The Richard and Ginni Mithoff Pro Bono Program participated in the American Bar Association’s National Pro Bono Celebration by sponsoring a number of events during the week of October 23-29 to highlight the role of Texas Law in delivering pro bono legal services.
On October 24, the Mithoff Program continued its tradition of featuring successful pro bono collaborations between nonprofit organizations and private law firms during the Annual Celebrate Pro Bono Luncheon. Susman Godfrey managing partner Neal Manne ’80, Harris County Assistant Public Defender Genesis Draper ’06, and Susanne Pringle of the Texas Fair Defense Project participated in the luncheon panel “Pro Bono for Freedom: Ending Monetary Bail for Misdemeanor Arrests in Houston.” Susman Godfrey and TFDP, along with the Civil Rights Corps, represent the plaintiff class in O’Donnell v. Harris County, a successful challenge to a pretrial detention system that jailed individuals accused of misdemeanors because they could not afford to pay monetary bail. The plaintiffs in O’Donnell obtained a preliminary injunction in June 2017 striking down wealth-based detention for lower-level offenses. As a result, more than 2,500 people have been released on personal bond. Draper discussed how the injunction has affected her office’s representation of low-income people accused of criminal offenses. Individuals released on personal bond under the injunction no longer face pressure to plead guilty, regardless of their actual guilt, in order to obtain release from pretrial detention subject to bond amounts they cannot afford to pay.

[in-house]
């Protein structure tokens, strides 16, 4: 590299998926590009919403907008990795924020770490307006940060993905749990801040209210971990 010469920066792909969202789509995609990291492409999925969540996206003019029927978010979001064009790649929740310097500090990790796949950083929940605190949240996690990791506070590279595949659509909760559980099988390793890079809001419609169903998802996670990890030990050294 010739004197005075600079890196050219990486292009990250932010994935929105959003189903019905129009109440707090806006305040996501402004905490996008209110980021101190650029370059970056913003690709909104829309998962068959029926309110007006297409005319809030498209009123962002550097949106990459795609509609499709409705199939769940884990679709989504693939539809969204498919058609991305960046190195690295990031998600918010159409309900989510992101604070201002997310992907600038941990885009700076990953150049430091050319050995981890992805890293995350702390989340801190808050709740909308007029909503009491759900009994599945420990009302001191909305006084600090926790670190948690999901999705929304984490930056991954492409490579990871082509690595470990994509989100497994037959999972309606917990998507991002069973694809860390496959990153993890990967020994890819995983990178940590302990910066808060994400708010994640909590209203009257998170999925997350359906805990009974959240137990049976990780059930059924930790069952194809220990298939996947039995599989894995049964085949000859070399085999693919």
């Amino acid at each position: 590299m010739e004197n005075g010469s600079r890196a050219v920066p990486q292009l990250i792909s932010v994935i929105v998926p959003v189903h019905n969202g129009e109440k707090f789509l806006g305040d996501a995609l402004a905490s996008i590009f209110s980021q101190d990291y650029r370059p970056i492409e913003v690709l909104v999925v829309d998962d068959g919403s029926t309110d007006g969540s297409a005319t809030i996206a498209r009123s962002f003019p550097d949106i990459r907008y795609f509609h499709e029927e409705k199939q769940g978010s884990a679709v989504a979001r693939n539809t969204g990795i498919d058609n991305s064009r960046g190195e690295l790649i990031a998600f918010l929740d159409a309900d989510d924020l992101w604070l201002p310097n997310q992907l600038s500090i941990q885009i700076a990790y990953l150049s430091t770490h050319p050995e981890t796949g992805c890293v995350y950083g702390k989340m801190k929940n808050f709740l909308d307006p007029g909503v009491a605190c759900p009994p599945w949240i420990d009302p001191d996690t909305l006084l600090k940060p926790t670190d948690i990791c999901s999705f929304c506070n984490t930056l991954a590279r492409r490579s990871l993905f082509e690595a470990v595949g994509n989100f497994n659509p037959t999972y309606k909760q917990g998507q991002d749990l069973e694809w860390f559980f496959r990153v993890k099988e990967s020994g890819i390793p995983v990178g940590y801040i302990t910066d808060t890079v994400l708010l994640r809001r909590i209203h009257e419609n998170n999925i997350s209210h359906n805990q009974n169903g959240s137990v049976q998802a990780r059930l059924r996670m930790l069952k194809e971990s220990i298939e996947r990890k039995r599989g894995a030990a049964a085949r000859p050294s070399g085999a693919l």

The Mithoff Program also co-sponsored Stephen Bright’s lecture, “No Equal Justice: the Urgent Crisis in America’s Criminal Courts,” on October 26, and student pro bono leaders were available in the Susman Godfrey Atrium to answer questions about the upcoming Pro Bono in January trip to the Rio Grande Valley. Over 80 students applied to participate in the 2018 trip.
Texas Law students also participated in a number of pro bono projects and trainings during the National Pro Bono Celebration. Students assisted asylum seekers detained in the Hutto and Karnes City immigration detention facilities; counseled young adults transitioning out of special education programs about alternatives to guardianship; volunteered at the Austin Bar Association’s Veterans Legal Advice Clinic; and drafted wills, petitions for expunction and non-disclosure of criminal records, and petitions for name and gender marker changes. Over 100 Texas Law students participated in pro bono projects and trainings during the week, donating over 400 hours of pro bono service.